Thinking of the Stelvio Pass kept Fausto Coppi awake. It was 1953, the Giro d’Italia was on its 36th edition, and the Stelvio – a passage crossed by a state highway that twists around 84 hairpin turns between Lombardy and Trentino-Alto Adige – had been included in the popular bicycle race for the first time. It is an extremely steep climb, 2,758 meters, and the highest the Giro had ever gone. Every rider that year was wary of it.
The night between May 31 and June 1, Coppi couldn’t sleep worrying about the challenges he would have to overcome – and Hugo Koblet, the Swiss athlete who was leading the race, was two minutes ahead of him. The Stelvio stage – 125 kilometers, from Bolzano to Bormio – was the second-last of the Tour, and therefore crucial to the final result.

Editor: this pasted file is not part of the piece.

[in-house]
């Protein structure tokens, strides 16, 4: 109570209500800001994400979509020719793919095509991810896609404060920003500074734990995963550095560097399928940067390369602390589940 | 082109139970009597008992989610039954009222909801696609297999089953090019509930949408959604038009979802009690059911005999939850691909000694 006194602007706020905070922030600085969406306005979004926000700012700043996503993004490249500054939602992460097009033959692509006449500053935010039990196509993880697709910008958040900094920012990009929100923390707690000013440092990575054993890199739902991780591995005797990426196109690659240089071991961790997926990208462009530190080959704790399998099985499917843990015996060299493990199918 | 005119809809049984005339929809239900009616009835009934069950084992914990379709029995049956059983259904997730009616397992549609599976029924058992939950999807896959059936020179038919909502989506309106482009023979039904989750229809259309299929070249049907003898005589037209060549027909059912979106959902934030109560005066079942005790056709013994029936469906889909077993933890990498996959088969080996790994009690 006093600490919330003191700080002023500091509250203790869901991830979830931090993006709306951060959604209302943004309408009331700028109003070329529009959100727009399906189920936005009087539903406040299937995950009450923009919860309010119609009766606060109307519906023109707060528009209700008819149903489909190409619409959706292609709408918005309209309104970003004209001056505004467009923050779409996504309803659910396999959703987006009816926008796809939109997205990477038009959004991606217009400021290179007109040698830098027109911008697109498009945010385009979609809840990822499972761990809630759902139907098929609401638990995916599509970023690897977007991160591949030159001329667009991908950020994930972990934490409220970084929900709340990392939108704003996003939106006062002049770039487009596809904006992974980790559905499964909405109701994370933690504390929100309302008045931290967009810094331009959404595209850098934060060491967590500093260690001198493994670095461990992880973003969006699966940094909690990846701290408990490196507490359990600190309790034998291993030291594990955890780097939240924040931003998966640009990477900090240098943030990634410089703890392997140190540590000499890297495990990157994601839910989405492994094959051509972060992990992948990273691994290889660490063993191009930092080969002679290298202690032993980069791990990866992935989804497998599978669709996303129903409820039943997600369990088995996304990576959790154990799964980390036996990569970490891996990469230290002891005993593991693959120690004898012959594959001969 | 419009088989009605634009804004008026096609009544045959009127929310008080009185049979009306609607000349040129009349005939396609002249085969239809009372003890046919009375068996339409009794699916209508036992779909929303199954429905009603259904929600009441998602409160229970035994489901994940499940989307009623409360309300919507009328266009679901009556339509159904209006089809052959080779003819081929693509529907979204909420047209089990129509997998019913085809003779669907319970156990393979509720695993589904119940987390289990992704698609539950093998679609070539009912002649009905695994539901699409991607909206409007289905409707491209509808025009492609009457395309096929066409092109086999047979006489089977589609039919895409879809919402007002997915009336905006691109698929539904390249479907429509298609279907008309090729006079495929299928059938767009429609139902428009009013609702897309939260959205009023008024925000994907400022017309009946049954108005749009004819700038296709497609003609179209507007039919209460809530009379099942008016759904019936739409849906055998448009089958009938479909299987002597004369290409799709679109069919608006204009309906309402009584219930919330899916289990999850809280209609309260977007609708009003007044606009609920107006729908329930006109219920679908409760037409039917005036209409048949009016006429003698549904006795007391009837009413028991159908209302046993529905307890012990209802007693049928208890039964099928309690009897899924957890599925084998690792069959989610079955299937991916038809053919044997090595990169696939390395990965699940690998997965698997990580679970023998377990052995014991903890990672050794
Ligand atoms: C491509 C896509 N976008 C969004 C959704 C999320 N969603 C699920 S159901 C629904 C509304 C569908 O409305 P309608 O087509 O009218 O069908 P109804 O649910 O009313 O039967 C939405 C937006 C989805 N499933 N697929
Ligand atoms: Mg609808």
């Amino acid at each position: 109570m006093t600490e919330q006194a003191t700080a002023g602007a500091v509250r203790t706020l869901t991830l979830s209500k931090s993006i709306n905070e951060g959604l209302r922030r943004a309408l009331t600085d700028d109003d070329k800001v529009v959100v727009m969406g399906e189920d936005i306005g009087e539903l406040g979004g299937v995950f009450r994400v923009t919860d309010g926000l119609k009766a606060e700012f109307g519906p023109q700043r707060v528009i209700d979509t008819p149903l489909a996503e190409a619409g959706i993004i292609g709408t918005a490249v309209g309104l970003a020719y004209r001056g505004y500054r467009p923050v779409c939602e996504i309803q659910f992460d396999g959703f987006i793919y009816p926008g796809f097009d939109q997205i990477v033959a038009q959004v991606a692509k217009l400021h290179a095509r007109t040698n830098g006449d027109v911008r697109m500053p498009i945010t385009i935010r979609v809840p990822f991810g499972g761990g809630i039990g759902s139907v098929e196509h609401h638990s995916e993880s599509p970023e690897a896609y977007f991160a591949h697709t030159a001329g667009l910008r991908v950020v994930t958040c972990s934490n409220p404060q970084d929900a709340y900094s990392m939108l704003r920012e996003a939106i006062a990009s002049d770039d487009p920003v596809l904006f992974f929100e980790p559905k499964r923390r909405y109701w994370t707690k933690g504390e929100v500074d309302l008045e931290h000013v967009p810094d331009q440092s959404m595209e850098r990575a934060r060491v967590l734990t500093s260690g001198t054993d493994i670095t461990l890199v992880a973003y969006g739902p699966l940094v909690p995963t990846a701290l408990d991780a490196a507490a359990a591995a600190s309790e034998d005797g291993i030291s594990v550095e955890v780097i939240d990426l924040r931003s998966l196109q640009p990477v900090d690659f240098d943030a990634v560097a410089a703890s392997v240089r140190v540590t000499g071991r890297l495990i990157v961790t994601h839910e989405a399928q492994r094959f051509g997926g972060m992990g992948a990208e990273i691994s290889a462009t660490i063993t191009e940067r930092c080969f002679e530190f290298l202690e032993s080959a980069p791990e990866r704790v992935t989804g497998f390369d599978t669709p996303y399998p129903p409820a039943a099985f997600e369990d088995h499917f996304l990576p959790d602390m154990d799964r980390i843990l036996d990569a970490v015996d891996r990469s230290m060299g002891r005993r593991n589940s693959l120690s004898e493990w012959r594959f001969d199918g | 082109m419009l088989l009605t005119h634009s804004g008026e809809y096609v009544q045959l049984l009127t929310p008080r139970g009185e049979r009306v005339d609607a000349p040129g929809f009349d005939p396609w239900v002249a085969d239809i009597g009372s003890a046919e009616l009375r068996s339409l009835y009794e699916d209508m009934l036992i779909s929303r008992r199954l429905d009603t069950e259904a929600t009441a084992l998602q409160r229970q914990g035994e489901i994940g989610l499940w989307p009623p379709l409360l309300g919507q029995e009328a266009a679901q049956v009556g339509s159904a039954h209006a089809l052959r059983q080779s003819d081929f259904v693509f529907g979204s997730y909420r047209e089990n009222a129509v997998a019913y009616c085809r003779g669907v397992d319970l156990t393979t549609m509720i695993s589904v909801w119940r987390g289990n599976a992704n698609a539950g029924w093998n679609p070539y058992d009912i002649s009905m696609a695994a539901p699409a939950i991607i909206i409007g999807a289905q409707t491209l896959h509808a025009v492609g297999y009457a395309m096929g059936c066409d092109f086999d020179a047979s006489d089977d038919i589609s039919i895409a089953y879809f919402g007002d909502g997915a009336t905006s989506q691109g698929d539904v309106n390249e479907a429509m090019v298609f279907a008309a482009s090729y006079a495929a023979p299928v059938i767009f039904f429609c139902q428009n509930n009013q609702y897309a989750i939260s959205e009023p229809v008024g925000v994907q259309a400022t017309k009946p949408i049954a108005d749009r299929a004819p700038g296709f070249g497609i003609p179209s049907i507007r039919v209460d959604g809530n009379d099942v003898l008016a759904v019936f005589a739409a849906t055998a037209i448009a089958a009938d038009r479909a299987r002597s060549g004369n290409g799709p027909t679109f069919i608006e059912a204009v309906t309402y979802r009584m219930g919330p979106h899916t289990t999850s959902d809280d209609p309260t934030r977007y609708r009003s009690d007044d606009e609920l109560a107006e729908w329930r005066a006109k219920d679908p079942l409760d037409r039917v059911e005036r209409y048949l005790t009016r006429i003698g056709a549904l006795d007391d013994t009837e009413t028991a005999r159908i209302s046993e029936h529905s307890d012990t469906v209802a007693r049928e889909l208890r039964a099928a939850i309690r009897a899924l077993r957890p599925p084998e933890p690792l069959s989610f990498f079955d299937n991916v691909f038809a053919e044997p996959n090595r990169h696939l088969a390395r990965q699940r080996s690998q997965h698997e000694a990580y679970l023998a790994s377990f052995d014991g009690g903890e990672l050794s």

Sometime during that night, the Campionissimo – or “Champion of champions”, as the fans called him – decided for an aggressive strategy. The thirty-four-year-old had the right idea: he won after a sprint towards the snowy pass, so powerful he got to the finish line over three minutes before his competition. That was the key to conquer the 1953 Giro d’Italia, the fifth and last of his career.
Up and down these turns you can breathe the same air of that June 1, 1953: the air of beauty and victory.